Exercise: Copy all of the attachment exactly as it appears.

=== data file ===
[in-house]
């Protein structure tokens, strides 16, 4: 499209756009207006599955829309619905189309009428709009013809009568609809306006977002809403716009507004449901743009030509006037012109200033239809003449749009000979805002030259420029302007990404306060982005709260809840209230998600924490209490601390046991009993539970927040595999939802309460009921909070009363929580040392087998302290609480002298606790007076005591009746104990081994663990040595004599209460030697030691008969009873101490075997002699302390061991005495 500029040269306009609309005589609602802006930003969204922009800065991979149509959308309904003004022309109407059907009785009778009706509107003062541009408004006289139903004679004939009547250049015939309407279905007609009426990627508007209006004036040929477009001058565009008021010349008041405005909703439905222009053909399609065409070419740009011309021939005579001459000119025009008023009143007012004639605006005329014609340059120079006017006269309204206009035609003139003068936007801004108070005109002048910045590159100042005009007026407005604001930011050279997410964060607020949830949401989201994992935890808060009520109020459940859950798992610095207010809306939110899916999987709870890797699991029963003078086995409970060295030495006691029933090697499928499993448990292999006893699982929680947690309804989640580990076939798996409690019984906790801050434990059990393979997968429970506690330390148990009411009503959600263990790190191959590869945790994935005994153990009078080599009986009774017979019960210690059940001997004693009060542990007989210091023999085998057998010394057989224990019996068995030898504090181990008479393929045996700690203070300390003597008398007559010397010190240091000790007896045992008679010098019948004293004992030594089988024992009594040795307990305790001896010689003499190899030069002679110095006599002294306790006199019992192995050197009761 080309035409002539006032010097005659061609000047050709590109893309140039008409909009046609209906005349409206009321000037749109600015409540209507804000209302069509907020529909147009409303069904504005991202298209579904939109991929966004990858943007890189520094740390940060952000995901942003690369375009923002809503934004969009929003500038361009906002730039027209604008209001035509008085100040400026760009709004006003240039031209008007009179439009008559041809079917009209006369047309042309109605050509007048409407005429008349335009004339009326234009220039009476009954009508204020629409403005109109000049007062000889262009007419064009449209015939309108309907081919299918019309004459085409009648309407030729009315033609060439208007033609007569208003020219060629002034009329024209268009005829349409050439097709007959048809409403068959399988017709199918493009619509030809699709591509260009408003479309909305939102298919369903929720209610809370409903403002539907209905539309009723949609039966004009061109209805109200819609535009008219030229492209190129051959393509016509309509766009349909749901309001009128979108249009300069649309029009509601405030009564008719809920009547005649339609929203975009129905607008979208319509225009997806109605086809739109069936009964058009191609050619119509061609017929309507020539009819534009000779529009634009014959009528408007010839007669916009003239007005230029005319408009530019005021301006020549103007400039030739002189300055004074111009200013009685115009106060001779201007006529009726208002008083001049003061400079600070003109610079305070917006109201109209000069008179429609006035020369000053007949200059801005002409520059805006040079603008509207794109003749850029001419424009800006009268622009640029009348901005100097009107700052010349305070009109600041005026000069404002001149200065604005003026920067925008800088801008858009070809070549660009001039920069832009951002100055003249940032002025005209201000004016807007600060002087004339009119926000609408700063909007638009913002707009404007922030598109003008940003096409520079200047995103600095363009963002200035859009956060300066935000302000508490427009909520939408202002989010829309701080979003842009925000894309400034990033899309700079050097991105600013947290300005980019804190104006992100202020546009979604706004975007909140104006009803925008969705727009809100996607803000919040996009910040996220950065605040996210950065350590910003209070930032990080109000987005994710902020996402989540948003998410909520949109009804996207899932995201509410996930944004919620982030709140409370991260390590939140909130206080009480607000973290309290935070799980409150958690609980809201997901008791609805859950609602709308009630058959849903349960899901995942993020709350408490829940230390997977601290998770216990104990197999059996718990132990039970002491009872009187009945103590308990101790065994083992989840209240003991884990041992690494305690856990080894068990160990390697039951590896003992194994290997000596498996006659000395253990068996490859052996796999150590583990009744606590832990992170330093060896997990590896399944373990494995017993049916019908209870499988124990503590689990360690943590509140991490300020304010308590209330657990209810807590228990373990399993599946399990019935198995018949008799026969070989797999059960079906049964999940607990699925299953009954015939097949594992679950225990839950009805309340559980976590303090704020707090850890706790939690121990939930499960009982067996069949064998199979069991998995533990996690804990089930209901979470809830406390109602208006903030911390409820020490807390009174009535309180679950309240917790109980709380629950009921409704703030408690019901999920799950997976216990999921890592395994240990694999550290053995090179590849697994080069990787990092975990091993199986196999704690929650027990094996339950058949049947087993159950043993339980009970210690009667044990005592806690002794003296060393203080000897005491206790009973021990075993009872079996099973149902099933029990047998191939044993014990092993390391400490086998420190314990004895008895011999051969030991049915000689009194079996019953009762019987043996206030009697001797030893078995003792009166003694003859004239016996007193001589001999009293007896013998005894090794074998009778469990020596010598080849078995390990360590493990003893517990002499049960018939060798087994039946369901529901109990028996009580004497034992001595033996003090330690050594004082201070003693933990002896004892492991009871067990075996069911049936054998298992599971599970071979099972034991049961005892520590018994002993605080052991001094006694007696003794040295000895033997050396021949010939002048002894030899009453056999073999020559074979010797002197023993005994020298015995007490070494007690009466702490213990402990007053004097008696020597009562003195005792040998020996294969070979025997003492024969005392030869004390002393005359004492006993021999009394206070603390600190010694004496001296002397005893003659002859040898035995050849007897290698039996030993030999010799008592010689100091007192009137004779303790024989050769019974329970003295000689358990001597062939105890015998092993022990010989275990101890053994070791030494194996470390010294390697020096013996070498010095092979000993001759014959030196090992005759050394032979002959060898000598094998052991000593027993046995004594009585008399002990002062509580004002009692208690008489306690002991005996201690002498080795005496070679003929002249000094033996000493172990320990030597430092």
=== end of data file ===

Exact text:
[in-house]
């Protein structure tokens, strides 16, 4: 499209756009207006599955829309619905189309009428709009013809009568609809306006977002809403716009507004449901743009030509006037012109200033239809003449749009000979805002030259420029302007990404306060982005709260809840209230998600924490209490601390046991009993539970927040595999939802309460009921909070009363929580040392087998302290609480002298606790007076005591009746104990081994663990040595004599209460030697030691008969009873101490075997002699302390061991005495 500029040269306009609309005589609602802006930003969204922009800065991979149509959308309904003004022309109407059907009785009778009706509107003062541009408004006289139903004679004939009547250049015939309407279905007609009426990627508007209006004036040929477009001058565009008021010349008041405005909703439905222009053909399609065409070419740009011309021939005579001459000119025009008023009143007012004639605006005329014609340059120079006017006269309204206009035609003139003068936007801004108070005109002048910045590159100042005009007026407005604001930011050279997410964060607020949830949401989201994992935890808060009520109020459940859950798992610095207010809306939110899916999987709870890797699991029963003078086995409970060295030495006691029933090697499928499993448990292999006893699982929680947690309804989640580990076939798996409690019984906790801050434990059990393979997968429970506690330390148990009411009503959600263990790190191959590869945790994935005994153990009078080599009986009774017979019960210690059940001997004693009060542990007989210091023999085998057998010394057989224990019996068995030898504090181990008479393929045996700690203070300390003597008398007559010397010190240091000790007896045992008679010098019948004293004992030594089988024992009594040795307990305790001896010689003499190899030069002679110095006599002294306790006199019992192995050197009761 080309035409002539006032010097005659061609000047050709590109893309140039008409909009046609209906005349409206009321000037749109600015409540209507804000209302069509907020529909147009409303069904504005991202298209579904939109991929966004990858943007890189520094740390940060952000995901942003690369375009923002809503934004969009929003500038361009906002730039027209604008209001035509008085100040400026760009709004006003240039031209008007009179439009008559041809079917009209006369047309042309109605050509007048409407005429008349335009004339009326234009220039009476009954009508204020629409403005109109000049007062000889262009007419064009449209015939309108309907081919299918019309004459085409009648309407030729009315033609060439208007033609007569208003020219060629002034009329024209268009005829349409050439097709007959048809409403068959399988017709199918493009619509030809699709591509260009408003479309909305939102298919369903929720209610809370409903403002539907209905539309009723949609039966004009061109209805109200819609535009008219030229492209190129051959393509016509309509766009349909749901309001009128979108249009300069649309029009509601405030009564008719809920009547005649339609929203975009129905607008979208319509225009997806109605086809739109069936009964058009191609050619119509061609017929309507020539009819534009000779529009634009014959009528408007010839007669916009003239007005230029005319408009530019005021301006020549103007400039030739002189300055004074111009200013009685115009106060001779201007006529009726208002008083001049003061400079600070003109610079305070917006109201109209000069008179429609006035020369000053007949200059801005002409520059805006040079603008509207794109003749850029001419424009800006009268622009640029009348901005100097009107700052010349305070009109600041005026000069404002001149200065604005003026920067925008800088801008858009070809070549660009001039920069832009951002100055003249940032002025005209201000004016807007600060002087004339009119926000609408700063909007638009913002707009404007922030598109003008940003096409520079200047995103600095363009963002200035859009956060300066935000302000508490427009909520939408202002989010829309701080979003842009925000894309400034990033899309700079050097991105600013947290300005980019804190104006992100202020546009979604706004975007909140104006009803925008969705727009809100996607803000919040996009910040996220950065605040996210950065350590910003209070930032990080109000987005994710902020996402989540948003998410909520949109009804996207899932995201509410996930944004919620982030709140409370991260390590939140909130206080009480607000973290309290935070799980409150958690609980809201997901008791609805859950609602709308009630058959849903349960899901995942993020709350408490829940230390997977601290998770216990104990197999059996718990132990039970002491009872009187009945103590308990101790065994083992989840209240003991884990041992690494305690856990080894068990160990390697039951590896003992194994290997000596498996006659000395253990068996490859052996796999150590583990009744606590832990992170330093060896997990590896399944373990494995017993049916019908209870499988124990503590689990360690943590509140991490300020304010308590209330657990209810807590228990373990399993599946399990019935198995018949008799026969070989797999059960079906049964999940607990699925299953009954015939097949594992679950225990839950009805309340559980976590303090704020707090850890706790939690121990939930499960009982067996069949064998199979069991998995533990996690804990089930209901979470809830406390109602208006903030911390409820020490807390009174009535309180679950309240917790109980709380629950009921409704703030408690019901999920799950997976216990999921890592395994240990694999550290053995090179590849697994080069990787990092975990091993199986196999704690929650027990094996339950058949049947087993159950043993339980009970210690009667044990005592806690002794003296060393203080000897005491206790009973021990075993009872079996099973149902099933029990047998191939044993014990092993390391400490086998420190314990004895008895011999051969030991049915000689009194079996019953009762019987043996206030009697001797030893078995003792009166003694003859004239016996007193001589001999009293007896013998005894090794074998009778469990020596010598080849078995390990360590493990003893517990002499049960018939060798087994039946369901529901109990028996009580004497034992001595033996003090330690050594004082201070003693933990002896004892492991009871067990075996069911049936054998298992599971599970071979099972034991049961005892520590018994002993605080052991001094006694007696003794040295000895033997050396021949010939002048002894030899009453056999073999020559074979010797002197023993005994020298015995007490070494007690009466702490213990402990007053004097008696020597009562003195005792040998020996294969070979025997003492024969005392030869004390002393005359004492006993021999009394206070603390600190010694004496001296002397005893003659002859040898035995050849007897290698039996030993030999010799008592010689100091007192009137004779303790024989050769019974329970003295000689358990001597062939105890015998092993022990010989275990101890053994070791030494194996470390010294390697020096013996070498010095092979000993001759014959030196090992005759050394032979002959060898000598094998052991000593027993046995004594009585008399002990002062509580004002009692208690008489306690002991005996201690002498080795005496070679003929002249000094033996000493172990320990030597430092």